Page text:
A new report from Axios, the Cliffs Notes spinoff-cum-competitor to Politico, reveals that Donald Trump, our President, spends “around 60%” of his time in what former Chief of Staff John Kelly dubbed “Executive Time.” Kelly’s drive and acumen as an administrator were always overrated by a press that’s too easily awed by a man with a salad bar on his chest, but Executive Time is an admittedly inspired coinage. It so perfectly says to different audiences precisely what they want to hear: to the big-boy President and his remaining admirers, that his unstructured, unscheduled hours are, well, executive, and to the ranks of vicious White House infighters and the President’s many angry detractors, that he is probably taking a dump.
Twitter, which in the last few years has turned into something like a terrible night of sketch comedy where the drinks are watery and the only prompt is Donald Trump, pounced. The President, whom many believe literally to suffer from dementia in addition to his being a racist, sexist, fascist-adjacent, serial-harasser madman, is also revealed as lazy. This, I think, is one of the weird underlying articles of faith in the modern meritocracy: that to be busy and indefatigable, even when everything you do and accomplish is bad and evil, is better—professionally, ethically, even morally—than to be a couch potato who spends the majority of his time staring into the flickering light of the electric-blue hearth and tweeting orthographically-challenged exhortations to his panting fans. Everything Donald Trump does is wrong, in other words, and, also, he should be doing more of it.
In fact, Trump’s yawning days are not that much different from those of any other high-flying executive. From Elon Musk claiming to work 100 hours a week to huge CEO surveys purporting to separate mere managers from visionary leaders through statistical analysis of the granular details of their daily activities, there is a thriving subgenre of the business and financial press that explains, and advocates for, the ways effective executives really spend their time. (Actually, most of the recent articles seem to refer back, directly or indirectly, to a single, 6-year study published in 2017.) In general, the upshot is: these guys work more than you, certainly more than the louche, dissipated Donald Trump.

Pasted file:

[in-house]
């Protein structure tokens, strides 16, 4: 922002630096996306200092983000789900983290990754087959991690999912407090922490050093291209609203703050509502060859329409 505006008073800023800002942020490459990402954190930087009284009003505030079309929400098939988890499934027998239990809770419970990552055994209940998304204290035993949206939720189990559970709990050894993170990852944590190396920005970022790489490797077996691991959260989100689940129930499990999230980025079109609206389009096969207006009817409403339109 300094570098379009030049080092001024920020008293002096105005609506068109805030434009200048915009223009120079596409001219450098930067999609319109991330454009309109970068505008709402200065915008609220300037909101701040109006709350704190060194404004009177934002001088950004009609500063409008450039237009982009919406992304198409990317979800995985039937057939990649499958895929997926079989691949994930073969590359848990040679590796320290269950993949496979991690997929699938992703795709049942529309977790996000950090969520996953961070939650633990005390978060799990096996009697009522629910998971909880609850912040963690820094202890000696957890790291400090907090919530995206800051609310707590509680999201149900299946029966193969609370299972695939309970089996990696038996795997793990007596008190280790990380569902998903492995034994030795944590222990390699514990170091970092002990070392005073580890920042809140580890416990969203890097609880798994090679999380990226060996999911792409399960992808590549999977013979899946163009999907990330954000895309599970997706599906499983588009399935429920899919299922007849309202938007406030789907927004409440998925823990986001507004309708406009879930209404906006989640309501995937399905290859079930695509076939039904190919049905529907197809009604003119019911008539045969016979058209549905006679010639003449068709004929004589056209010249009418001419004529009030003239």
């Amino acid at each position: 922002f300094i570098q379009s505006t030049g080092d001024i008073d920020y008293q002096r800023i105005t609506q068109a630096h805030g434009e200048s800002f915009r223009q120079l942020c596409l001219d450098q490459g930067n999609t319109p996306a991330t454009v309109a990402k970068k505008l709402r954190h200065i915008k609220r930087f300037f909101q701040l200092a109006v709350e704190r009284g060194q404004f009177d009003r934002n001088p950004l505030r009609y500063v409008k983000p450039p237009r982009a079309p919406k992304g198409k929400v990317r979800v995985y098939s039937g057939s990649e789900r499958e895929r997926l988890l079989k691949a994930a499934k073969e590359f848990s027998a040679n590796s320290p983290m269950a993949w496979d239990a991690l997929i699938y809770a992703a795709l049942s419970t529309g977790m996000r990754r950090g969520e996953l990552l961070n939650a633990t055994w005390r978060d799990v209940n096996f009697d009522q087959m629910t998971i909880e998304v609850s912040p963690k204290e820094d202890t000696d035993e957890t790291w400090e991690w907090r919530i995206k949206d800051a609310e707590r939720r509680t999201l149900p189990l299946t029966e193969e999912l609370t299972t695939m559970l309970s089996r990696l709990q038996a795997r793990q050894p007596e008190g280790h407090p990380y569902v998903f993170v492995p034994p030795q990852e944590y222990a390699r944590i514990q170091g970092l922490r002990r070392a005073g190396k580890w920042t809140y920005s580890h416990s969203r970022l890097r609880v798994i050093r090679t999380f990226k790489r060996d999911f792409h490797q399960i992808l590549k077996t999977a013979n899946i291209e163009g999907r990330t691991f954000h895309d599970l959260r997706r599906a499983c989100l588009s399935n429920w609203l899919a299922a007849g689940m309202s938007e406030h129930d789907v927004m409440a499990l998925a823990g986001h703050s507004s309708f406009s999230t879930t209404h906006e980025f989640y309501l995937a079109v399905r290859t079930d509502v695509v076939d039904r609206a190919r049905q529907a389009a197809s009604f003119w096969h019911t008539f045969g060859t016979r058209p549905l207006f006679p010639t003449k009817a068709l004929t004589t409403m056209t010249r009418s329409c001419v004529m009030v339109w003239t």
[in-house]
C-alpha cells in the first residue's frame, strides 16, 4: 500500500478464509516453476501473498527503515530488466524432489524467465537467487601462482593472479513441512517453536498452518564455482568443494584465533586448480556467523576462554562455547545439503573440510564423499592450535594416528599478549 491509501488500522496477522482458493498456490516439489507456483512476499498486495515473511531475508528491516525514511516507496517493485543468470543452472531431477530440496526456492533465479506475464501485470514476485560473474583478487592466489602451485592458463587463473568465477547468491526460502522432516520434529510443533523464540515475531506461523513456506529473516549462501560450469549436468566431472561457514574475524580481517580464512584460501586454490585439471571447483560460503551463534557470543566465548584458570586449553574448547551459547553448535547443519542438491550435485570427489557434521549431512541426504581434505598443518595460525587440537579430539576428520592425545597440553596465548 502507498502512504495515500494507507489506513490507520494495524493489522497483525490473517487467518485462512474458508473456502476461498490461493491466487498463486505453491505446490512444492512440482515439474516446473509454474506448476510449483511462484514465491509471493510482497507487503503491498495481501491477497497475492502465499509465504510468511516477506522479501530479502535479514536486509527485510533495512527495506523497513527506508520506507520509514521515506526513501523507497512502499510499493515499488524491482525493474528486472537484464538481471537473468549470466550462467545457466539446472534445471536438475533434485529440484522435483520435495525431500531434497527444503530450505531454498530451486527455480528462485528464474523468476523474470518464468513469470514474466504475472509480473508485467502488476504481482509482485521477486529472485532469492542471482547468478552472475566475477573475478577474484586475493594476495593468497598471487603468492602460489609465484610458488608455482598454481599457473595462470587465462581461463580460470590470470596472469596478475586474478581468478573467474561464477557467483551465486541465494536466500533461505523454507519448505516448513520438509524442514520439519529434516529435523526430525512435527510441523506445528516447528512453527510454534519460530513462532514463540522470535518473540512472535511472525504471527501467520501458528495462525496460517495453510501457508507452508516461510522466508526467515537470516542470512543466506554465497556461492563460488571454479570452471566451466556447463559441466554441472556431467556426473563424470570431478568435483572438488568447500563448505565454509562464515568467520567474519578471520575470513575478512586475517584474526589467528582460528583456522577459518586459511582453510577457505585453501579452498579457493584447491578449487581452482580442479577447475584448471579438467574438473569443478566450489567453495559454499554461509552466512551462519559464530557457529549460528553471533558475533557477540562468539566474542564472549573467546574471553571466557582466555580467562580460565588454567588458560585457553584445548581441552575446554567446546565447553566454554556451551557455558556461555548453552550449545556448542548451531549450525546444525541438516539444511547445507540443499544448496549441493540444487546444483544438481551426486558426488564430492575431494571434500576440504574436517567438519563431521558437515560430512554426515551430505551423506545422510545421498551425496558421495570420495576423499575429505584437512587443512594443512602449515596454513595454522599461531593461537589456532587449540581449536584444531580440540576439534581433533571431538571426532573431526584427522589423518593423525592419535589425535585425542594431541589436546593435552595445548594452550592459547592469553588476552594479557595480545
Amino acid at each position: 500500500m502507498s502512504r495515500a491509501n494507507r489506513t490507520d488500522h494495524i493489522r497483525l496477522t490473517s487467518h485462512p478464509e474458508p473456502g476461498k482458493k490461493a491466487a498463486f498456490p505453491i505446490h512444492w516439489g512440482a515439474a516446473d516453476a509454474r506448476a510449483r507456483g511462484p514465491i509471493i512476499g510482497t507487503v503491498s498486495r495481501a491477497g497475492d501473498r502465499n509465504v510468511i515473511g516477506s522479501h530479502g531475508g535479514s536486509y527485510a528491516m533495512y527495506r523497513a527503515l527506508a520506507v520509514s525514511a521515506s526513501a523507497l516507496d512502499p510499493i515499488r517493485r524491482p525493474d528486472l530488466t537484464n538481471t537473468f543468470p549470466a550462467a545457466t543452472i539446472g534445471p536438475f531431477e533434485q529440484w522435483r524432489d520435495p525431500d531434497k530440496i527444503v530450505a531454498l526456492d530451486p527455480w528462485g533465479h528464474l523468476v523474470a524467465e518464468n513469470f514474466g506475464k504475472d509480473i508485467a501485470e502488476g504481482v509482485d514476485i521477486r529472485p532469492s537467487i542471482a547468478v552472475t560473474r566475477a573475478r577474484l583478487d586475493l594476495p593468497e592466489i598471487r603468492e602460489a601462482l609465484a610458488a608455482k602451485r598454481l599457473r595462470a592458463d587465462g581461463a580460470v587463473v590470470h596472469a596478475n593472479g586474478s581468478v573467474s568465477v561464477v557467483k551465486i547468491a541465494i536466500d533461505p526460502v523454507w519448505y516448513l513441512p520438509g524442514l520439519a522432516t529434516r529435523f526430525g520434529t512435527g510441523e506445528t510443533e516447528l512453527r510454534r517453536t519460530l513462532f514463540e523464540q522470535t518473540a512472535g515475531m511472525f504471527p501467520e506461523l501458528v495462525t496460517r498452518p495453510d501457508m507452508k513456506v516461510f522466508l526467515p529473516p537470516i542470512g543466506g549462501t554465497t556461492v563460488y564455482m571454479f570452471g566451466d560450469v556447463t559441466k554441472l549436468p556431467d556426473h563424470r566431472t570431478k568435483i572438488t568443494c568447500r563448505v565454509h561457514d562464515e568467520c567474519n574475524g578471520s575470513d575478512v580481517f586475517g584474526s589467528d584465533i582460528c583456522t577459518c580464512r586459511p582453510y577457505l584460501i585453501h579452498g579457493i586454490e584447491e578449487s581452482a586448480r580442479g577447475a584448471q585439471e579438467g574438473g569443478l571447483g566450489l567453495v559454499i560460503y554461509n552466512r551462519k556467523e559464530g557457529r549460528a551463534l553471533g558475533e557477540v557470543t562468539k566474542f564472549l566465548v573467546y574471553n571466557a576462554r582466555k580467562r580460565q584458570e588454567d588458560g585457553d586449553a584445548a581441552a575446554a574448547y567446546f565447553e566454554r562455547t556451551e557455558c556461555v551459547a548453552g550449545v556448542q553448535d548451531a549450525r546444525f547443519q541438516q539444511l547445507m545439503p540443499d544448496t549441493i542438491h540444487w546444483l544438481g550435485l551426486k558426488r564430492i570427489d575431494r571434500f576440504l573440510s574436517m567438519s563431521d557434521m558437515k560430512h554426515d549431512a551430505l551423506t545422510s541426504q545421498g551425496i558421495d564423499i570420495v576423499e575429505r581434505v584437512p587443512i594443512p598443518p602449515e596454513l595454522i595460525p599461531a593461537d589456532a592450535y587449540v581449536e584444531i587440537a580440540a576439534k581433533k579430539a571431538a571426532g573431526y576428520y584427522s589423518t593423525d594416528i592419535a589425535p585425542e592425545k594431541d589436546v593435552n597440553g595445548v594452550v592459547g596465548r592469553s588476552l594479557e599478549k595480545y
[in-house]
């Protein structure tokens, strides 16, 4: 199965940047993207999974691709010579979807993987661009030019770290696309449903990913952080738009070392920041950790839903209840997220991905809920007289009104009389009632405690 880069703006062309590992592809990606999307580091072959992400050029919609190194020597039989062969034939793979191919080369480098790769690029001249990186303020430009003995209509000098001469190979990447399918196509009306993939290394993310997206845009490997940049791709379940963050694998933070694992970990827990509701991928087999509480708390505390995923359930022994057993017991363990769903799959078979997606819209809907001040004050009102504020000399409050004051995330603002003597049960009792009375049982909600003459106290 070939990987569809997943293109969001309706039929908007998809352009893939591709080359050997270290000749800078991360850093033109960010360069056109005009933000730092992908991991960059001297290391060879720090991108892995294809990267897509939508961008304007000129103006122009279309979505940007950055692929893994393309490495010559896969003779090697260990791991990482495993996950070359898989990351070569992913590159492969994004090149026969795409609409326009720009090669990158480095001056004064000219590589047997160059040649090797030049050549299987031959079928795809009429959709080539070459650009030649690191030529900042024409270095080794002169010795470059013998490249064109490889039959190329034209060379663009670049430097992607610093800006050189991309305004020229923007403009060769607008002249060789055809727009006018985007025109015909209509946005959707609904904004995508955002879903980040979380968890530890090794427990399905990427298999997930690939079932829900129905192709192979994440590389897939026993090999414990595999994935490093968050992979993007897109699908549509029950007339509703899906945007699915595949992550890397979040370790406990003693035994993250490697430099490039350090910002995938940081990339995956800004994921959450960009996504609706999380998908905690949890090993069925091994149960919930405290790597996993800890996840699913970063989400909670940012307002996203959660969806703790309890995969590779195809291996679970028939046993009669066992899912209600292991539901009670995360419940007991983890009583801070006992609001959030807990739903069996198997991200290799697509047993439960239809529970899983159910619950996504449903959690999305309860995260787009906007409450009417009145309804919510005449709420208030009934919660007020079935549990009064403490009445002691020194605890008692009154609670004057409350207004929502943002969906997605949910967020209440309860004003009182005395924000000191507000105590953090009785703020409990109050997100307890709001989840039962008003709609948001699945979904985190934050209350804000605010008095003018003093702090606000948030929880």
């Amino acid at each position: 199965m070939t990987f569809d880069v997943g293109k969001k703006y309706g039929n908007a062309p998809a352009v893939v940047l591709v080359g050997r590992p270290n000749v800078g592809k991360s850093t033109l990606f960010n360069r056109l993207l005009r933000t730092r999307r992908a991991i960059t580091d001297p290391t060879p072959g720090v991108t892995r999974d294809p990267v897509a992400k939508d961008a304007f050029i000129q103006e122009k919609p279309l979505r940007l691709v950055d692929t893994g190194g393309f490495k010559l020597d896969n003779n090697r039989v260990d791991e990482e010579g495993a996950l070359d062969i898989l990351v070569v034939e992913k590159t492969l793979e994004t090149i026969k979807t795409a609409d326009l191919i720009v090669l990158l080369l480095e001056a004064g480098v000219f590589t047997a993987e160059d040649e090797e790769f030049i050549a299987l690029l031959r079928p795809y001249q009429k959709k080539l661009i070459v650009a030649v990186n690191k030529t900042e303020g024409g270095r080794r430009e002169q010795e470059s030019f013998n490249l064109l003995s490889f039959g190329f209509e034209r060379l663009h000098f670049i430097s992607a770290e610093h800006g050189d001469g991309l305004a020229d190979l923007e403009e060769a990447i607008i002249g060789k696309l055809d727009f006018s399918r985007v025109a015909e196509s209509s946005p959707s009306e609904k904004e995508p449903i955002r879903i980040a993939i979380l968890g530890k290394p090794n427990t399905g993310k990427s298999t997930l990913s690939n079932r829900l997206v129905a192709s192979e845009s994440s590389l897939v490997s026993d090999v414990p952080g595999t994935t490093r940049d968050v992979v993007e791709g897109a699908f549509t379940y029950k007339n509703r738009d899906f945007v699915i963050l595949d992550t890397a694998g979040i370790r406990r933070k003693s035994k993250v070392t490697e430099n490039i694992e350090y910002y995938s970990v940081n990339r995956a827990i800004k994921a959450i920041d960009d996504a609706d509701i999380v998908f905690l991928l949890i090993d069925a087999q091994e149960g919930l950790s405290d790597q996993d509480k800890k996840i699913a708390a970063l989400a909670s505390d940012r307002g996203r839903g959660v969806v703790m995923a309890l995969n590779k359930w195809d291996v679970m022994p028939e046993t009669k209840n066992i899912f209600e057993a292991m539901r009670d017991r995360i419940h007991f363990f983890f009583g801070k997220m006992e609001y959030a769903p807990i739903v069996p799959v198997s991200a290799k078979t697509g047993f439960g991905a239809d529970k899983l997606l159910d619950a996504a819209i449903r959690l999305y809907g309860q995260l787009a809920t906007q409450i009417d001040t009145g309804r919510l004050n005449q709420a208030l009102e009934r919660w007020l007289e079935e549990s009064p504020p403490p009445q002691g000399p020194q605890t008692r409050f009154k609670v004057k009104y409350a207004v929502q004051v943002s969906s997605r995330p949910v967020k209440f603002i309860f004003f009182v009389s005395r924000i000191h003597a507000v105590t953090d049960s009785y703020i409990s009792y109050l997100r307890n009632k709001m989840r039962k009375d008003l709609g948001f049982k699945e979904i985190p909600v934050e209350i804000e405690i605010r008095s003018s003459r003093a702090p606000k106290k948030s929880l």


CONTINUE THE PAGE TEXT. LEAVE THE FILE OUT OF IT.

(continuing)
Do they? On the surface, the genre suggests a far stricter regimen than the sprawling, unscheduled blocks of time on Donald Trump’s daily schedule. But even a cursory look at the stats reveals something much more like the appearance of being busy, with most of the day given over to series of meetings in hour-long blocks, many of them recurring one-on-ones with direct reports and other underlings. The heroes of business spend much of the rest of their time on the phone and doing email.
None of this is really in contrast to what the White House says and the Axios report admits: “The private schedules we published below do not list all Trump’s meetings over the past three months.” As New York Times correspondent Annie Karnie noted, Trump’s catch-all executive time is less a suggestion that the poor man is confusedly wandering the halls than that he and his administration don’t necessarily want you, us, anyone to know who they’re talking to all day.